What is the Washington State Lottery trying to hide?
The other day I wrote a piece attacking the Lottery for cynically targeting our state’s youth: “Lottery’s new market: hooking teens.” The basis for my criticism was an official document I downloaded from the Office of Financial Management’s web site entitled, “Washington Lottery Business Plan, 2005-2007 Biennium,” which described teens as “the players of the future” and designated 18-20 year-olds as part of “a key market the lottery intends to pursue.”
So how did the Lottery respond to the revelation that the primary focus of their marketing plan is promoting teen gambling? Did they issue an apology or an explanation, or a promise to at least study and reconsider their objectives?
No… apparently, all they did was remove the offending document from the OFM web site.
This morning I received an email from a journalist informing me that the link I provided no longer worked, and sure enough, the document is gone. I’ve since uploaded a copy to my own server and updated the link — you can download a copy here — but a fingerprint of the missing document can still be found on Google.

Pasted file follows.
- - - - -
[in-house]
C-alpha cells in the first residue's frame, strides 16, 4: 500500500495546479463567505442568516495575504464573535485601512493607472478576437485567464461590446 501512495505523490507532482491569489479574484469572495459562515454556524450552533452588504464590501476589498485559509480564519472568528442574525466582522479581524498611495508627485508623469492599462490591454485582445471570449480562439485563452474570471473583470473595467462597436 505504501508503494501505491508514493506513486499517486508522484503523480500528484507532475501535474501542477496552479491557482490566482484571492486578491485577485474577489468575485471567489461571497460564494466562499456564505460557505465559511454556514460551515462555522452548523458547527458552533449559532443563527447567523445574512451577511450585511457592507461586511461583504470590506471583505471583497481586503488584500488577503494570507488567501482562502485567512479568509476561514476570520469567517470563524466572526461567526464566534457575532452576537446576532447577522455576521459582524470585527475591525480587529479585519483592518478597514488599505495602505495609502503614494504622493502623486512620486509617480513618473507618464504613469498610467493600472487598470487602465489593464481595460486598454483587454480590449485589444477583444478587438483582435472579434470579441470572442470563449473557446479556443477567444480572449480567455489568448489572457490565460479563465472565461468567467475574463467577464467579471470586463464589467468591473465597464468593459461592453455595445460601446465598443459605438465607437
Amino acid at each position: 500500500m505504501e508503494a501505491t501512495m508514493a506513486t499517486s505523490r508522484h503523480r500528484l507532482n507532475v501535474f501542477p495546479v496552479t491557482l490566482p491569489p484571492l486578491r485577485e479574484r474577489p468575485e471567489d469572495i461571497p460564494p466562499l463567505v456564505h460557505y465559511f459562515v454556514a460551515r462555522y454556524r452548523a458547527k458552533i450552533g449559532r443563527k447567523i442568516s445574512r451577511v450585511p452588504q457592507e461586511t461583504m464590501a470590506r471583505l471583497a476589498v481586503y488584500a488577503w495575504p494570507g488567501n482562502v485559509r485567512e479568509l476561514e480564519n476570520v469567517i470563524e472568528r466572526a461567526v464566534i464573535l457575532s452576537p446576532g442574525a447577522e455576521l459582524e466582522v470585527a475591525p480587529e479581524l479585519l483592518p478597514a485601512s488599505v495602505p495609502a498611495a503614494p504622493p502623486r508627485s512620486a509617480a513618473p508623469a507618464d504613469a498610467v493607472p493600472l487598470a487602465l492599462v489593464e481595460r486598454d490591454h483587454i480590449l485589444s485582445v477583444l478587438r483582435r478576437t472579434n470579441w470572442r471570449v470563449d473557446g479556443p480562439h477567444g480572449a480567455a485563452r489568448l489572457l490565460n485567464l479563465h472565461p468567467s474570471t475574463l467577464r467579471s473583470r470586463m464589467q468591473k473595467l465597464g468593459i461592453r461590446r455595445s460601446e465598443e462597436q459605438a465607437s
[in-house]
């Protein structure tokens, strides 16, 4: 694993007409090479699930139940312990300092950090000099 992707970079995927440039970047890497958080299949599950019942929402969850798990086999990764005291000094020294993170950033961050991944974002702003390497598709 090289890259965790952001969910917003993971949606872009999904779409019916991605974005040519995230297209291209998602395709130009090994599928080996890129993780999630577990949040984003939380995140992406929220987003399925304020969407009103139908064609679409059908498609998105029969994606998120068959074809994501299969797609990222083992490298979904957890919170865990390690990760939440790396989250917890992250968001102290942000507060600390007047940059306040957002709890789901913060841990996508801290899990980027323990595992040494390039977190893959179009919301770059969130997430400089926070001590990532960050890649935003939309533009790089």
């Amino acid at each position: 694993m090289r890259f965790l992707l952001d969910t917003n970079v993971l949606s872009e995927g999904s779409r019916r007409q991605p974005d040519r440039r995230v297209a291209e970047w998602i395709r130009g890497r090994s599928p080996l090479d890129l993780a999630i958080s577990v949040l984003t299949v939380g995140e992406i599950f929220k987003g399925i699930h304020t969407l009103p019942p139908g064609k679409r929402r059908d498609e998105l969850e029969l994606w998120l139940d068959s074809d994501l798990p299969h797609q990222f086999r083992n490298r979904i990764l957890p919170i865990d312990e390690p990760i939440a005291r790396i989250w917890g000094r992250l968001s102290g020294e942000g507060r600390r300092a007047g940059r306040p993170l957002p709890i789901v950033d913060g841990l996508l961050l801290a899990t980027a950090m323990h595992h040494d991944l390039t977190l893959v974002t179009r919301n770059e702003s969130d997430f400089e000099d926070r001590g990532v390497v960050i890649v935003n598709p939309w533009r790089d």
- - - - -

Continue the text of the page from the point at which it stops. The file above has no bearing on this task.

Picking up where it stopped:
Search on a quote from the document — such as “this age group represents the players of the future” — and you find a broken link to the document, plus a cached HTML translation, courtesy of Google.
No doubt the Lottery was embarrassed to have this document publicly scrutinized, knowing what they know about the risks of teen gambling addiction. As I wrote the other day:
The Lottery’s own 1998 study revealed that as much as 18 percent of the state’s problem gamblers are under the age of 18, and that instant lottery tickets often serve as a gateway activity to more serious gambling. The study also corroborates other studies that show that at risk and addicted teen gamblers have a significantly higher rate of alcohol, tobacco, marijuana and other addictions.
The Business Plan had resided in a directory labeled “strategic,” and apparently it was just too strategic to share with members of the Legislature who are considering raising the gambling age to 21. Companion bills recently passed out of committee in both houses, but were weakened to exempt the Lottery.
Yet I wonder… if the full membership truly understood the Lottery’s marketing strategy — which now includes hiding such strategy from legislators — if they might not vote to raise the age on lottery tickets as well?
I suppose that might explain this mysterious, disappearing document.